It's OK when events of one's youth become the stuff of history

August 03, 2008|By KATE COLEMAN

I attended my high school reunion in New Jersey a couple of weeks ago.

How many years?

Gulp. Forty.

Yes, I am old.

I'm still smiling about reconnecting with people I knew so long ago. I feel good that my choice of friends has been validated four decades later. I hung out with good, caring, smart and funny - oh, so funny - people during those four years.

We've had a few other gatherings, but this one was casual: pizza and beverages at a riverside community center.

We didn't need fancy food or dress. We just wanted to see each other, find out what and how we're doing and, of course, share a memory or two.


Nametags were provided - in case we couldn't recognize contemporaries whose hairlines or hair color might have drastically changed.

I forgot my reading glasses, but I did pretty well, easily matching names to the faces of the more than 50 people - about a quarter of the Shore Regional High School Class of 1968 - who showed up.

We reminisced, of course. I am a happy person who laughs often and laughs heartily, but nothing can render me quite so helplessly hysterical as stories of high school antics told by friends whose shtick still is as sharp as it was in our glory days. Yes, dear readers, I managed to splutter most of a mouthful of pizza as I guffawed at one of Donnie's impeccably delivered tales.

"We had some good teachers, didn't we?" I asked Wayne, a classmate from kindergarten through grade 12.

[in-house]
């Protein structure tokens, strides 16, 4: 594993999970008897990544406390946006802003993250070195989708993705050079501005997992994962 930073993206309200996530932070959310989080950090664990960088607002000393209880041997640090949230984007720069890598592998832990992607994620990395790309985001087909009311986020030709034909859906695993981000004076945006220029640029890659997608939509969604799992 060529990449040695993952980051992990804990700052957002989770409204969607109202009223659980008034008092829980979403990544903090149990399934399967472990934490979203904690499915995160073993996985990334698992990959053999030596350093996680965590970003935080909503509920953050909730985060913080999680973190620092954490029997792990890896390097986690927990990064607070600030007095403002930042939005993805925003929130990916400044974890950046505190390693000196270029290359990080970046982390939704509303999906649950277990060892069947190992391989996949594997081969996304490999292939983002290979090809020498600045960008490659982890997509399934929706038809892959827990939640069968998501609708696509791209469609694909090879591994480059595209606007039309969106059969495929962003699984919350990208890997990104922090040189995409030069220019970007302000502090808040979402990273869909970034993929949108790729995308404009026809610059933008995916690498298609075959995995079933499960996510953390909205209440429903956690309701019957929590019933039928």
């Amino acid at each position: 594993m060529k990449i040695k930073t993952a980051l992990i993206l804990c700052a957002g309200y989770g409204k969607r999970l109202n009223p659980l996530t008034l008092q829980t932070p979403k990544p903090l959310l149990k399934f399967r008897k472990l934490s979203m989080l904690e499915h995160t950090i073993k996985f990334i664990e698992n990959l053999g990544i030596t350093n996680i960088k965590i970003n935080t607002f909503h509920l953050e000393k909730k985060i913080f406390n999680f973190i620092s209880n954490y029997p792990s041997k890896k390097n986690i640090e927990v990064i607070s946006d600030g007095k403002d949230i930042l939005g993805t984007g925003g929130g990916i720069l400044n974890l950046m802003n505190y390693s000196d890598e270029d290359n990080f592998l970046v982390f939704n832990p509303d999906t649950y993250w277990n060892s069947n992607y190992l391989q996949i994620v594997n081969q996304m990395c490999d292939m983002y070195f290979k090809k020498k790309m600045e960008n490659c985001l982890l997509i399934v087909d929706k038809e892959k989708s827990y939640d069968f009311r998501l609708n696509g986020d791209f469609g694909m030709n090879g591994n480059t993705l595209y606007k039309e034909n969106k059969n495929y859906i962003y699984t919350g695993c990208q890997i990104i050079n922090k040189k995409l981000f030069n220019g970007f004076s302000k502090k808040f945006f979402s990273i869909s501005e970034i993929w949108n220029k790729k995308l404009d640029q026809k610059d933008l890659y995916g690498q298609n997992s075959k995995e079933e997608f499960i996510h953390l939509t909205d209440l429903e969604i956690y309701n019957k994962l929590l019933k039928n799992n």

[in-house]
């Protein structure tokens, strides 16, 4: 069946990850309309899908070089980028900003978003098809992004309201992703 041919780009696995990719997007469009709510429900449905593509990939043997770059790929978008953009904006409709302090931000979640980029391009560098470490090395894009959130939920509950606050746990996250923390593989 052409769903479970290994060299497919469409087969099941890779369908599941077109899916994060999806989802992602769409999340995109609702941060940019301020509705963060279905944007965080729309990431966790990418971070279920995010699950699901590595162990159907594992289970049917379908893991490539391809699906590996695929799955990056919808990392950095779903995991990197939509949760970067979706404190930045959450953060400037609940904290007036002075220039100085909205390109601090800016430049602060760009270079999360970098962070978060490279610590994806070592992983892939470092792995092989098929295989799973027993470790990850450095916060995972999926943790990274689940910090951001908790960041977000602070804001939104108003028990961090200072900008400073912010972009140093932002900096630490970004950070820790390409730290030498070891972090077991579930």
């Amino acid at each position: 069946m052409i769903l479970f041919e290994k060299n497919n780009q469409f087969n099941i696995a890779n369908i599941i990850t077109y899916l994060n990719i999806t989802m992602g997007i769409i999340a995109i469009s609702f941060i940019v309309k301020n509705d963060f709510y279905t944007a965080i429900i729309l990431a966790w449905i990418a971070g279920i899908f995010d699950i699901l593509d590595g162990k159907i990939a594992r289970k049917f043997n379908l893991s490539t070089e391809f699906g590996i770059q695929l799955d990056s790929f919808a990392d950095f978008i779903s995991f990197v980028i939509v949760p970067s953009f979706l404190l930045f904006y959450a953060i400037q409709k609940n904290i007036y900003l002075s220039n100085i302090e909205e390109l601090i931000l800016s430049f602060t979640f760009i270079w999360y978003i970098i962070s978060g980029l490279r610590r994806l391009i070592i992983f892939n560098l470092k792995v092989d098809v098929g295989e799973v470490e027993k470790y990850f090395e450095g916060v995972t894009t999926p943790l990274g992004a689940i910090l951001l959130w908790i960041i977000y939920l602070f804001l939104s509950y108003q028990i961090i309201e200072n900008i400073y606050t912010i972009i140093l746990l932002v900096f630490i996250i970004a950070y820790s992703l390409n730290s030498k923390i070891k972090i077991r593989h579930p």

"We didn't know," he said, shrugging his shoulders exactly the way I recall him doing so many times, so many years ago.

He's right.

We didn't know then. And neither did we know - or at least I didn't - that we were living in an amazing time.

It's only with the perspective of 40 years that I can appreciate that 1968, the year of my high school graduation, was a landmark year.

I'm not the only one looking back.

Last fall, The History Channel broadcast "1968 with Tom Brokaw." National Public Radio's "All Things Considered" is running an occasional series called "Echoes of 1968."

While in my hometown, I noticed a book on the shelf of my niece Amy's room. Judging from the underlining and margin notes, I'm assuming Charles Kaiser's "1968 in America: Music, Politics, Chaos, Counterculture and the Shaping of a Generation" was assigned in one of her college courses.

Yup, the events of my youth are the stuff of freakin' history classes.

The Web site ( for "RFK," a film made for Public Broadcasting's "American Experience" series, provides a timeline for the year.

January events included the first successful heart transplant in the United States, the founding of the Yippies and the beginning of North Vietnam's Tet offensive.

I celebrated my 18th birthday in March as Cesar Chavez fasted to protest violence against striking migrant farm workers. In the country then known as Czechoslovakia, "Prague Spring" began, marking the start of the liberalization of the Communist Bloc.

I vividly recall the assassination of the Rev. Martin Luther King Jr. and the aftermath of riots that shook more than 100 American cities, including some not too far from my Jersey shore home.

On June 5, when my clock radio woke me with news of Robert Kennedy's shooting, I thought I was dreaming and hit the snooze button. Five minutes later, when I heard the same report, I screamed, knowing that the nightmare was reality.

"There has never been a year like 1968, and it is unlikely that there will ever be one again," wrote Mark Kurlansky in the introduction to his 2004 book, "1968: The Year That Rocked the World."

Some might dismiss that statement as hyperbolic boomer navel gazing, but there's no denying that 1968 marked a lot of change.

It was wonderful to see friends who were part of my 1968 world.

It also feels pretty good to look back and see that world in context.

Kate Coleman writes a monthly Lifestyle column for The Herald-Mail. She can be reached at

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